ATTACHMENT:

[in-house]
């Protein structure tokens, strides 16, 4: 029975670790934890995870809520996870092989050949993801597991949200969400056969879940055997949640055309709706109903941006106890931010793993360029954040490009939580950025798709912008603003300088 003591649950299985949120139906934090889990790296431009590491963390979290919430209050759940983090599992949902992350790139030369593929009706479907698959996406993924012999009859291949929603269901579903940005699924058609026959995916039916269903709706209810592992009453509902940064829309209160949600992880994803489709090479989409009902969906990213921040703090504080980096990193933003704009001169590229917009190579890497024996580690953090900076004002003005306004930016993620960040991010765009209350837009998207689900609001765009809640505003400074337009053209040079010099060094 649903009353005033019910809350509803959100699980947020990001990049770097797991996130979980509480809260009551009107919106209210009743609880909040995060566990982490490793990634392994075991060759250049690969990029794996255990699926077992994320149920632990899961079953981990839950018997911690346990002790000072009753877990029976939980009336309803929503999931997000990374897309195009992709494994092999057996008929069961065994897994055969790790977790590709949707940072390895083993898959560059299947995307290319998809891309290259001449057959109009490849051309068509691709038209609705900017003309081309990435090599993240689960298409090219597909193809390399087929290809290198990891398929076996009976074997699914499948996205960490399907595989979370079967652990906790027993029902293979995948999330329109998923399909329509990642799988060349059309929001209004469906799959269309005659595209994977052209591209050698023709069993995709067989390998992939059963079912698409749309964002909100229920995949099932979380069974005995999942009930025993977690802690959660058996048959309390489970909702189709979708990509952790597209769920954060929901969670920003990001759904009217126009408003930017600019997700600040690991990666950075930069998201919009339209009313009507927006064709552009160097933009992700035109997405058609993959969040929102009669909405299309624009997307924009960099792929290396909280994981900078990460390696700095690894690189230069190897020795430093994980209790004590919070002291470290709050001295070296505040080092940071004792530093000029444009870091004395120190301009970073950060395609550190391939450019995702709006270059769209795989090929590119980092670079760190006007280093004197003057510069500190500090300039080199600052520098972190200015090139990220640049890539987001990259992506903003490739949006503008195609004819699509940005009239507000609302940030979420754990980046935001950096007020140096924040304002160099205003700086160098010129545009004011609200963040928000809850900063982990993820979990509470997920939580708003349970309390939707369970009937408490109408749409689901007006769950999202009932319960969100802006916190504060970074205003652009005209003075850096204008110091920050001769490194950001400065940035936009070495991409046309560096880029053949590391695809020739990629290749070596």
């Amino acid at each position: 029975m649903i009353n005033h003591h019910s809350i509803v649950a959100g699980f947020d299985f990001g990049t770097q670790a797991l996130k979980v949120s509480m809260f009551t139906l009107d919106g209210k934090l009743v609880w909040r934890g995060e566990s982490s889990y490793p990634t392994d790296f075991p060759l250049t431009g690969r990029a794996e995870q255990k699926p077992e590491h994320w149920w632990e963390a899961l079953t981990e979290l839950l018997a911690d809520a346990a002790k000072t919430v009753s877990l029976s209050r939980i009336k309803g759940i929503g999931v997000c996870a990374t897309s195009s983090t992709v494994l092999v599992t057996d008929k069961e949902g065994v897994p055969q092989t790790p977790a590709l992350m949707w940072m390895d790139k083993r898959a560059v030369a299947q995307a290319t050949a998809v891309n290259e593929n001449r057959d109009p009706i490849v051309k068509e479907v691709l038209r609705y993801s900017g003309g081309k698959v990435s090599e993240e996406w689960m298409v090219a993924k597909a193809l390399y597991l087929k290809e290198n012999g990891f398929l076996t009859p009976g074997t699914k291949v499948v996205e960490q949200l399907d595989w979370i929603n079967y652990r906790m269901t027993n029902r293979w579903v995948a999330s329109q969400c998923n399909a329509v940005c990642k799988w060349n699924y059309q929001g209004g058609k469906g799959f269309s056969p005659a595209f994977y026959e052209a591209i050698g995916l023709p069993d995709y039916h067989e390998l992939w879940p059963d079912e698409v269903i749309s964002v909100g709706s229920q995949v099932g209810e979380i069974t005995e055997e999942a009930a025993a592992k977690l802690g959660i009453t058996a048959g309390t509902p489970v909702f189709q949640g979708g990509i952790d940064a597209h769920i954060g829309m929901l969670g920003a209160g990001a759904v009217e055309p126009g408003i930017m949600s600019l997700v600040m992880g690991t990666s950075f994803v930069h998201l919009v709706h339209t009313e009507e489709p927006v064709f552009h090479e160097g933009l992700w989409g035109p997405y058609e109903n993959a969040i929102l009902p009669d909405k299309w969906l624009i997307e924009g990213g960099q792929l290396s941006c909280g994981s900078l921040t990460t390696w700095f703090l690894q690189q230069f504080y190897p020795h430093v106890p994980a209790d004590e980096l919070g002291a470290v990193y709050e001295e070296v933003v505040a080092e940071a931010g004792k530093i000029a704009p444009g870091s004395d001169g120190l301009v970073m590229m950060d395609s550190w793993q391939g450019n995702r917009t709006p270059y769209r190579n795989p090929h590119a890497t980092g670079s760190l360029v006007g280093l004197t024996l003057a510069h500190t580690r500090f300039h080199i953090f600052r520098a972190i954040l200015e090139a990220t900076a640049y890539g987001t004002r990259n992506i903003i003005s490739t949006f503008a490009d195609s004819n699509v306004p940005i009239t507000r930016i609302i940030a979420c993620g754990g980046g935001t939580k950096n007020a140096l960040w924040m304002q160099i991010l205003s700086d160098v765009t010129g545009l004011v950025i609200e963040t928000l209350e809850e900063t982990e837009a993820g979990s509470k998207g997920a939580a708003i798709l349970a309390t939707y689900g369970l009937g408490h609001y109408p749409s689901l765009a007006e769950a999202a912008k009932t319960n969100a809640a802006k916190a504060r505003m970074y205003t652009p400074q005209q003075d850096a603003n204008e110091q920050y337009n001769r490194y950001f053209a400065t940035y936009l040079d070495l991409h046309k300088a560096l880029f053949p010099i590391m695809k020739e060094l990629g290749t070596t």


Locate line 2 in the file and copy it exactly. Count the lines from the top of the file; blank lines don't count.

């Protein structure tokens, strides 16, 4: 029975670790934890995870809520996870092989050949993801597991949200969400056969879940055997949640055309709706109903941006106890931010793993360029954040490009939580950025798709912008603003300088 003591649950299985949120139906934090889990790296431009590491963390979290919430209050759940983090599992949902992350790139030369593929009706479907698959996406993924012999009859291949929603269901579903940005699924058609026959995916039916269903709706209810592992009453509902940064829309209160949600992880994803489709090479989409009902969906990213921040703090504080980096990193933003704009001169590229917009190579890497024996580690953090900076004002003005306004930016993620960040991010765009209350837009998207689900609001765009809640505003400074337009053209040079010099060094 649903009353005033019910809350509803959100699980947020990001990049770097797991996130979980509480809260009551009107919106209210009743609880909040995060566990982490490793990634392994075991060759250049690969990029794996255990699926077992994320149920632990899961079953981990839950018997911690346990002790000072009753877990029976939980009336309803929503999931997000990374897309195009992709494994092999057996008929069961065994897994055969790790977790590709949707940072390895083993898959560059299947995307290319998809891309290259001449057959109009490849051309068509691709038209609705900017003309081309990435090599993240689960298409090219597909193809390399087929290809290198990891398929076996009976074997699914499948996205960490399907595989979370079967652990906790027993029902293979995948999330329109998923399909329509990642799988060349059309929001209004469906799959269309005659595209994977052209591209050698023709069993995709067989390998992939059963079912698409749309964002909100229920995949099932979380069974005995999942009930025993977690802690959660058996048959309390489970909702189709979708990509952790597209769920954060929901969670920003990001759904009217126009408003930017600019997700600040690991990666950075930069998201919009339209009313009507927006064709552009160097933009992700035109997405058609993959969040929102009669909405299309624009997307924009960099792929290396909280994981900078990460390696700095690894690189230069190897020795430093994980209790004590919070002291470290709050001295070296505040080092940071004792530093000029444009870091004395120190301009970073950060395609550190391939450019995702709006270059769209795989090929590119980092670079760190006007280093004197003057510069500190500090300039080199600052520098972190200015090139990220640049890539987001990259992506903003490739949006503008195609004819699509940005009239507000609302940030979420754990980046935001950096007020140096924040304002160099205003700086160098010129545009004011609200963040928000809850900063982990993820979990509470997920939580708003349970309390939707369970009937408490109408749409689901007006769950999202009932319960969100802006916190504060970074205003652009005209003075850096204008110091920050001769490194950001400065940035936009070495991409046309560096880029053949590391695809020739990629290749070596």